Friday, August 9, 2013

Manners and the Academy

Rajan has an interesting and polite piece in Project Syndicate, the generally left wing blog for various issues. His discussion is with regards to the "manners" of various economists in dealing with their peers. Now to start, economics is not a science, and there is at this stage in its development no possible way that it can become one. It is a two fold body of intellectual study: first, it is a body of study which collects data and tries to connect parts of the data albeit generally in a tautological manner, second, it is a political voice, which tries to express one's political world view in the way people and the government should act to achieve certain goals.

One cannot do experiments in economics, economics does not allow predictions, it does not permit verification or validation, in essence it is merely a bystander body of ideas where at best we can record the past and hope that we can learn from it, but alas it is a human endeavor subject to the stochastic rhythms of change.

Rajan begins:

Why do high-profile economic tussles turn so quickly to ad hominem attacks? Perhaps the most well-known recent example has been the Nobel laureate Paul Krugman’s campaign against the economists Carmen Reinhart and Kenneth Rogoff, in which he moved quickly from criticism of an error in one of their papers to charges about their commitment to academic transparency.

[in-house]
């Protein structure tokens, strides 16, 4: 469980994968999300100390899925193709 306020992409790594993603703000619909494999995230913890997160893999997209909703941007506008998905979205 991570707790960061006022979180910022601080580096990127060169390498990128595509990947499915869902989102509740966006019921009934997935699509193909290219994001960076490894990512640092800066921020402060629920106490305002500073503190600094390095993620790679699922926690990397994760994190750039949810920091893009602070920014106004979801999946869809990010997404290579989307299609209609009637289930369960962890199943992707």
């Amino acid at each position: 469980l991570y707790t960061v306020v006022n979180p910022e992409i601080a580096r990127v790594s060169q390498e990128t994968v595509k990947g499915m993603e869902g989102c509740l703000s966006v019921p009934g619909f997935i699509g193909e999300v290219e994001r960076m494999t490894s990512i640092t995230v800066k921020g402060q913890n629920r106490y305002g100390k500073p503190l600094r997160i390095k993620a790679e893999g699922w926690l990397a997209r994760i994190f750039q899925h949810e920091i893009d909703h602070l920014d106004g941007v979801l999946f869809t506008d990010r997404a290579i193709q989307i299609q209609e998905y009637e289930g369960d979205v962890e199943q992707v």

This is the snarky little boy syndrome, and we all too often have seen it before. He ends by saying:

In fairness, given Krugman’s strong and public positions, he has been subject to immense personal criticism by many on the right. Perhaps the paranoid style in public debate, focusing on motives rather than substance, is a useful defensive tactic against rabid critics. Unfortunately, it spills over into countering more reasoned differences of opinion as well. Perhaps respectful debate in economics is possible only in academia. The public discourse is poorer for this.

The  point he seems to be making is that within the walls of the Academy there are rules of debate. Outside the walls there is a free for all. Perhaps Rajan believe that those who participate in the snarky public debate should rethink their motives. Indeed Krugman is a prolific poster on his NY Times blog, snapping here and there against any perceived opponent of his political view. The reality of the situation is that the Romer Plan was a disaster, and the recovery of the Recession has also been a mitigated mess. The FED has stumbled post Bretton Woods to attempt to stabilize world currencies. Yet the FEDs Balance Sheet continues to expand with no real end in sight.